I grew up both.
Both Catholic and Jewish.
Both an only child and the youngest of four.
Both middle and working class.
Both a child of the 70s and 80s and, by accidents of birth and history, a very late Baby Boomer.
None of that was my doing.
Later, I experimented with a lot of different ideas, particularly religious ideas. I have been, at various times after leaving the Catholic Church, an evangelical Christian, a mainline Protestant, a Pagan, and a Quaker. I have found my home, for now, in a tiny Reconstructionist Jewish synagogue that takes me as I am and lets me sing in the choir. Each tradition signed its name on my soul.
I was a vegetarian for 18 years, including two pregnancies. Now, an omnivore.
My children weren’t vaccinated for 12 years. I used to receive Barbara Loe Fisher’s newsletter and write religious-exemption letters to my children’s school. I believed in herbs, homeopathy, vitamins. Now, the kids are completely up-to-date with their shots, and I’ve forgotten more than I remember about what herbs are supposed to help with what. Peppermint and chamomile are still good for a stomach-ache, though. I don’t care what anyone says.
I am a K-12-graduate school product of public schools and universities, a public school educator, and a private school parent.
I am a leader on educational technology professionally, and an enthusiastic proponent of Waldorf education, which prohibits most technology in the classroom until high school. In my public school role, I encourage my colleagues to move carefully and thoughtfully when adopting new pedagogical technologies. In the Waldorf world, I’m the rebel urging teachers and parents to experiment with new technologies. I’ve often done both on the same day.
I can argue in favor of positions I’ve since rejected, and have often found myself defending a view I no longer hold, if I felt it was being unfairly maligned. Maybe my head should hurt, but it doesn’t. I’m used to it. In many ways, I was born to it.
Bothmind is my birthright.
In his 1936 account of his nervous breakdown, The Crack-up, F. Scott Fitzgerald wrote:
Before I go on with this short history, let me make a general observation – the test of a first-rate intelligence is the ability to hold two opposed ideas in the mind at the same time, and still retain the ability to function.
Nonsense, Scott. It’s not evidence of particular kind of genius. It’s merely the side effect of having no choice. With practice–and coercion–anyone can achieve Bothmind.
In a graduate course on multicultural education at Rutgers many years ago, Professor Joyce Penfield taught us that a child of two or more cultures, such as an immigrant or biracial child, is never 50% of each culture, but 100% of both. The moment she said it, lightness and relief washed over me. I thought about it for days afterward, smiling at random moments. I didn’t have to choose! I didn’t have to decide what parts of me belonged to which parts of my identity. And neither did anyone else. I didn’t owe anyone an explanation for my bothness. 100% of both minds, both identities, both ways of looking at the world. It made perfect sense.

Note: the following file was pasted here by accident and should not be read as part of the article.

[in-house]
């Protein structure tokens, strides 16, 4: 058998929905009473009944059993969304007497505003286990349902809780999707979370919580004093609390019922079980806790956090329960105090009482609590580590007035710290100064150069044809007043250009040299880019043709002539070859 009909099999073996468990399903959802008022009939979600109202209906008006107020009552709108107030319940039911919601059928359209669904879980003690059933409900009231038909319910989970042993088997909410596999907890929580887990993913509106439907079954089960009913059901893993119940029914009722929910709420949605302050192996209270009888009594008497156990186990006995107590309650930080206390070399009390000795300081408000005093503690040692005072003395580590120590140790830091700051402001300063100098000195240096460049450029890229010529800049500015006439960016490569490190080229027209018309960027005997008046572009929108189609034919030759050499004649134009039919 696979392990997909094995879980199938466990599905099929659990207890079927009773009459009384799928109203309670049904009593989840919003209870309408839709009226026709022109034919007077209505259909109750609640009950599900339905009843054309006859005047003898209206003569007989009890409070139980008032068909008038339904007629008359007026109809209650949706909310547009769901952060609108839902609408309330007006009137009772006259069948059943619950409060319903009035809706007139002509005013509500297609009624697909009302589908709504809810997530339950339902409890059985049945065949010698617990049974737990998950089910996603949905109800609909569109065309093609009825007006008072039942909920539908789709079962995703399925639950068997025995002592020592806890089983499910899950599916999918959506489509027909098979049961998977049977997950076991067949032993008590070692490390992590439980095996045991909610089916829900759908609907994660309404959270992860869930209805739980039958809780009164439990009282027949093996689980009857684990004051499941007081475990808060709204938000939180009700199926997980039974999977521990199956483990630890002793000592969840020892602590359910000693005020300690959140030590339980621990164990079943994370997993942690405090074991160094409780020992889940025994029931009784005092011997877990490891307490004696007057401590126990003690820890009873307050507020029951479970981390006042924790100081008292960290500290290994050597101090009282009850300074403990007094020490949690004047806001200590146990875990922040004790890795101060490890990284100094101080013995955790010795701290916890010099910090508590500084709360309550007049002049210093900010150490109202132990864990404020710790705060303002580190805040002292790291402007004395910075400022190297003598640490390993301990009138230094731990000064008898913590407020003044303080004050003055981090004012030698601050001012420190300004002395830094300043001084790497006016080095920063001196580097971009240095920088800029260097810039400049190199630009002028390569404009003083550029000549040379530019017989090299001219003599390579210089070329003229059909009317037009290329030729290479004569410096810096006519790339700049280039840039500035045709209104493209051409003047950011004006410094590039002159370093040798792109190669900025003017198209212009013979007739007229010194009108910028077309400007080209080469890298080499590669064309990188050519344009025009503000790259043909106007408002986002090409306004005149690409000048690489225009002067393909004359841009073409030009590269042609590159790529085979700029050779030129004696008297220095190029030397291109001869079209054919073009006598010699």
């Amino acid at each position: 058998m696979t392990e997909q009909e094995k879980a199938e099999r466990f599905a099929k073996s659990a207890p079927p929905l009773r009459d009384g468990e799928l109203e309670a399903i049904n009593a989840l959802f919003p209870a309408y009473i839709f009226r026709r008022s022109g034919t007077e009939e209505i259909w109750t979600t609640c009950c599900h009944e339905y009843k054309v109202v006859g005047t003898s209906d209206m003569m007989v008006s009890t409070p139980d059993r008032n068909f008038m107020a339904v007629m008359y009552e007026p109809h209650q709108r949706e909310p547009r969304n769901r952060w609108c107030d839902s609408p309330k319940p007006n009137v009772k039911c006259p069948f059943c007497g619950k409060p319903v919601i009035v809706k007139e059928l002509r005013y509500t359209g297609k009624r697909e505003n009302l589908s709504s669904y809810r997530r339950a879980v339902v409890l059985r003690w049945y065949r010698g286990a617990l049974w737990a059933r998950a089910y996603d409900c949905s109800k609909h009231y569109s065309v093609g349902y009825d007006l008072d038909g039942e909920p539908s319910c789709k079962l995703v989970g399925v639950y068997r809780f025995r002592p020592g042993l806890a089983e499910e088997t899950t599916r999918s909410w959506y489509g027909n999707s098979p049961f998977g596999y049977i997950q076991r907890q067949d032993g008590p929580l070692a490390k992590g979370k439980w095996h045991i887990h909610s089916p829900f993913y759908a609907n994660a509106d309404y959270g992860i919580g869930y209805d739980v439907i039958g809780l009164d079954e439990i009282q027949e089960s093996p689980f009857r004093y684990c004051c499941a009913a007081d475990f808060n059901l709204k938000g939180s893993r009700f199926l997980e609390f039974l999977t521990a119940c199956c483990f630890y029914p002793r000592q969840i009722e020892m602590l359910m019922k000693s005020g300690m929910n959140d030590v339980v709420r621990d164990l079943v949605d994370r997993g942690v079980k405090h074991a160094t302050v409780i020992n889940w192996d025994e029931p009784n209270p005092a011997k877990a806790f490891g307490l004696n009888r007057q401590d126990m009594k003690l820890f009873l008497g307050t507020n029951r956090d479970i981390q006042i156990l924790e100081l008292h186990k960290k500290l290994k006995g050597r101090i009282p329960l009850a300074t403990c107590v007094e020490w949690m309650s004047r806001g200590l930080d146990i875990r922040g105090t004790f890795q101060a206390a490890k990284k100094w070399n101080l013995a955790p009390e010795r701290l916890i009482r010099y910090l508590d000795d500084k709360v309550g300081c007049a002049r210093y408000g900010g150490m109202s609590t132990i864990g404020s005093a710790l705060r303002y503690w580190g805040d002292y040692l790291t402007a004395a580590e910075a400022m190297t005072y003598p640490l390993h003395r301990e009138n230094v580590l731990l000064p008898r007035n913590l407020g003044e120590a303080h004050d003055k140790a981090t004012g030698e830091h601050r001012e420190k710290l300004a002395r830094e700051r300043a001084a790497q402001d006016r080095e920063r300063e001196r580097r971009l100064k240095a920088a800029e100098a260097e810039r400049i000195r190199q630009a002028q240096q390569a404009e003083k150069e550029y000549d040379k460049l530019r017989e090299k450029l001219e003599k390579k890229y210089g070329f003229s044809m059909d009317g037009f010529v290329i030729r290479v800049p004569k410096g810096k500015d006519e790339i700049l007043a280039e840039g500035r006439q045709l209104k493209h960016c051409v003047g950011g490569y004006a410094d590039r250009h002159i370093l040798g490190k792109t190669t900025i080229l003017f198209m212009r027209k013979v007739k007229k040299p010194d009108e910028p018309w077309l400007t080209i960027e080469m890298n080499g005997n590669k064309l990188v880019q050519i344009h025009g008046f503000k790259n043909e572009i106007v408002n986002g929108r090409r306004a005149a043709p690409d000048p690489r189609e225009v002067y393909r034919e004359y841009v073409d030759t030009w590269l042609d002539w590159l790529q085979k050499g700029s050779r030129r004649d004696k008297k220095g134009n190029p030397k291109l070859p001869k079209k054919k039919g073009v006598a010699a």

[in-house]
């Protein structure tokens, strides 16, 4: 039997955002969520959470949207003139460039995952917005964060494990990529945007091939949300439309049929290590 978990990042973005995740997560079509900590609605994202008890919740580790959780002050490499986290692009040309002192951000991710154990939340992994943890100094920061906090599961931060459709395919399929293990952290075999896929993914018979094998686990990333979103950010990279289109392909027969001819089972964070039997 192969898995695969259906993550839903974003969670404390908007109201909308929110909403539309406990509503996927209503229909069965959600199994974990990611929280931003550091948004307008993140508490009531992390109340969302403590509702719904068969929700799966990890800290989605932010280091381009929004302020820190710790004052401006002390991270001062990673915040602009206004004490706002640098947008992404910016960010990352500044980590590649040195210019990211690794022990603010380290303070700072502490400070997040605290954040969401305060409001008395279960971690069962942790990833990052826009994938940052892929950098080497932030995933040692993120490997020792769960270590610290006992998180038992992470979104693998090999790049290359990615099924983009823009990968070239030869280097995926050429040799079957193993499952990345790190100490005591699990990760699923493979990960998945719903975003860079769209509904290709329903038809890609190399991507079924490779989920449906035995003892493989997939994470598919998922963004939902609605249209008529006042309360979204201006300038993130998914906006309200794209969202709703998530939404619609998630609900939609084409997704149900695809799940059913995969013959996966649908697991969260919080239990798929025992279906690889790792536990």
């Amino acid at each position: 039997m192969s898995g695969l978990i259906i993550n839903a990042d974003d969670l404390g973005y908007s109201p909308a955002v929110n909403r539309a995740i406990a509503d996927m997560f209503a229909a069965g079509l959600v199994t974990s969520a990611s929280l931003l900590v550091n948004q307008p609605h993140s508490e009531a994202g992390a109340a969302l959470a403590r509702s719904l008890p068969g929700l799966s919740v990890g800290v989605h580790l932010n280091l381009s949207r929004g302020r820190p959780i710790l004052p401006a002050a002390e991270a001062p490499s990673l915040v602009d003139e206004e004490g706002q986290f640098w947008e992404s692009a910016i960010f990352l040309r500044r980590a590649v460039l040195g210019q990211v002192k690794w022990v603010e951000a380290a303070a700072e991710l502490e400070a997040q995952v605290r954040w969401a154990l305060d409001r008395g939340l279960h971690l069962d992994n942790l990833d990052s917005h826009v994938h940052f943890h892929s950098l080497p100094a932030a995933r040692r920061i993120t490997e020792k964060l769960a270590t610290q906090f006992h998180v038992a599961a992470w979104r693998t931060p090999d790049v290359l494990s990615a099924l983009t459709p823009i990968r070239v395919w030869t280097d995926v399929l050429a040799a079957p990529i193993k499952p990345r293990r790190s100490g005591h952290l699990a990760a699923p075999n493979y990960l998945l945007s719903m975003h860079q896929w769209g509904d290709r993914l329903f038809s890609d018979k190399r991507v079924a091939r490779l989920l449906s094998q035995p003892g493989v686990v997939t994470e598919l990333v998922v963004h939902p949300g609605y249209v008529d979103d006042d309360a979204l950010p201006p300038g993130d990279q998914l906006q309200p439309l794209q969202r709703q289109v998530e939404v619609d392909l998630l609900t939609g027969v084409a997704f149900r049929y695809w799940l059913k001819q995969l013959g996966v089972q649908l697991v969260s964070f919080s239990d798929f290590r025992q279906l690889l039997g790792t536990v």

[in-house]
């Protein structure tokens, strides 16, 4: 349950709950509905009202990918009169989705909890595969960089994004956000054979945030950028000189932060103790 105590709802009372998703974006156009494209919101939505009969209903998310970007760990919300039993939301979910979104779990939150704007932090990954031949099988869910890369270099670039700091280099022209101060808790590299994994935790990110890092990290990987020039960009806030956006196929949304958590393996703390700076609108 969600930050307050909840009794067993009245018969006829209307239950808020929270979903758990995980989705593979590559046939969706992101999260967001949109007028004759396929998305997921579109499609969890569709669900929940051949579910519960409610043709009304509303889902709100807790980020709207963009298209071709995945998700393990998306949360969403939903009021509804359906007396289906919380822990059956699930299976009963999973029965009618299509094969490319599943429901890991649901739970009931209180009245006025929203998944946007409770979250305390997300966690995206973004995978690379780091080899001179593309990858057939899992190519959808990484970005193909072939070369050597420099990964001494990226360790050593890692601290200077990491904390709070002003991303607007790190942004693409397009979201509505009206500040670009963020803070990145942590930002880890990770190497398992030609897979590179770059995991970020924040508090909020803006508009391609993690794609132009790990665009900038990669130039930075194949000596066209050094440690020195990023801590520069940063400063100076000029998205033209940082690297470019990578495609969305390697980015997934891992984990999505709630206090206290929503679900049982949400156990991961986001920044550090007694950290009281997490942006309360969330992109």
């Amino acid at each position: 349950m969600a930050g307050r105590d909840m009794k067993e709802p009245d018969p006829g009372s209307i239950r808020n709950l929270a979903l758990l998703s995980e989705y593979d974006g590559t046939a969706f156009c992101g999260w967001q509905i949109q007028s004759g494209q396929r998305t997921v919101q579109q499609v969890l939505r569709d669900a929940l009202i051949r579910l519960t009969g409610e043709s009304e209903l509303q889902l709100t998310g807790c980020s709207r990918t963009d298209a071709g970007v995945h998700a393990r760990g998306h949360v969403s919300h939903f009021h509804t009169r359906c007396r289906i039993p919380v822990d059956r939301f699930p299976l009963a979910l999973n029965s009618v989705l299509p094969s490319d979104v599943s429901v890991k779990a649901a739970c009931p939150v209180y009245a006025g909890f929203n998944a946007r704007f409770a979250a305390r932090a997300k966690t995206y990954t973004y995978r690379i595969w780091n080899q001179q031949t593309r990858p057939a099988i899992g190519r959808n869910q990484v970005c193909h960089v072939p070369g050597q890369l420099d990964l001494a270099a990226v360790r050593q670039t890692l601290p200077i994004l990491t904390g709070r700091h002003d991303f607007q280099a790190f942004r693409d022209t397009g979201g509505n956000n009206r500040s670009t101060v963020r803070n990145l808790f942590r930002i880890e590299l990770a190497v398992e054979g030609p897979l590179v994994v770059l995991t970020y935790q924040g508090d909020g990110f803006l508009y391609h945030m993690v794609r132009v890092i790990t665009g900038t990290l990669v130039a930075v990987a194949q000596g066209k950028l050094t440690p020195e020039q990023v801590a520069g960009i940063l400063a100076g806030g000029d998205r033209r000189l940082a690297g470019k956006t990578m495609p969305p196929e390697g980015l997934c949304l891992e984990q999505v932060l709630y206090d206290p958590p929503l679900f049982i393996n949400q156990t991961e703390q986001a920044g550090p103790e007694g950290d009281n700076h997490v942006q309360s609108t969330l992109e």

I can’t define Bothmind for you, for how can one give anyone else a tour of her consciousness? I can tell you a little, though, about how it works, how it endows those who possess it with both marketable skills and serious handicaps.
- When Bothmind hears a new idea that appeals to it, it will simply try it on for a few days. It pretends to believe it, walks around in it like a new pair of shoes and observes how the world looks from that vantage point. If I like the new idea, I keep it. If not, I return it for a full refund, but retain the memory of what the world looks like through that lens.
- Although Bothmind has strong opinions, it always sees a controversial issue from a variety of perspectives. I can barely talk to myself about Israel, for example, let alone anyone else. “Four Jews, five opinions” yields a monkish silence compared to what goes on in my own head.
- Seeking common ground isn’t a virtue, but a reflex. Situations in which absolutely no common ground exists between my beliefs and someone else’s confuse and frustrate me. Sometimes, Bothmind finds common ground where there really isn’t any. It can’t help itself.
- Bothmind is skilled at synthesizing other people’s opinions. This is useful in meetings where everyone appears to be saying something completely different. Bothmind usually suspects that they are all saying more or less the same thing, underneath the verbiage. Bothmind can be wrong about that.
- Bothmind is fascinated and bemused by, and sometimes envious of, people who grew up firmly rooted in one identity, one community, one way of looking at the world with which they feel no cognitive dissonance.
- On the other hand, Bothmind is suspicious of people who are overidentified with their own opinions, even opinions with which it agrees. Bothmind does not believe that opinions equal identity.
- Bothmind loves to ask “What if?” and “Is it possible?” It is adventurous and flexible in proposing, cautious in drawing conclusions. This is not, of course, an unmitigated blessing.
Perhaps Bothmind is more common than I think, and many people have some version of it. I don’t know. It’s difficult enough to understand the workings of one’s own mind; it’s probably impossible to understand the intricacies, or even the rough outlines, of anyone else’s. I suspect that people with Bothmind share a few proclivities, but we have not yet found each other to compare notes. We don’t even have a hashtag, much less an organization. We are a yet-undiscovered tribe, secret even to ourselves.
If you’re blessed or cursed with Bothmind, too, I hope you’ll leave a comment explaining how yours works.
Great thanks to Neil Fein of the Magnificent Nose for editorial wizardry. The flaws that remain are mine alone.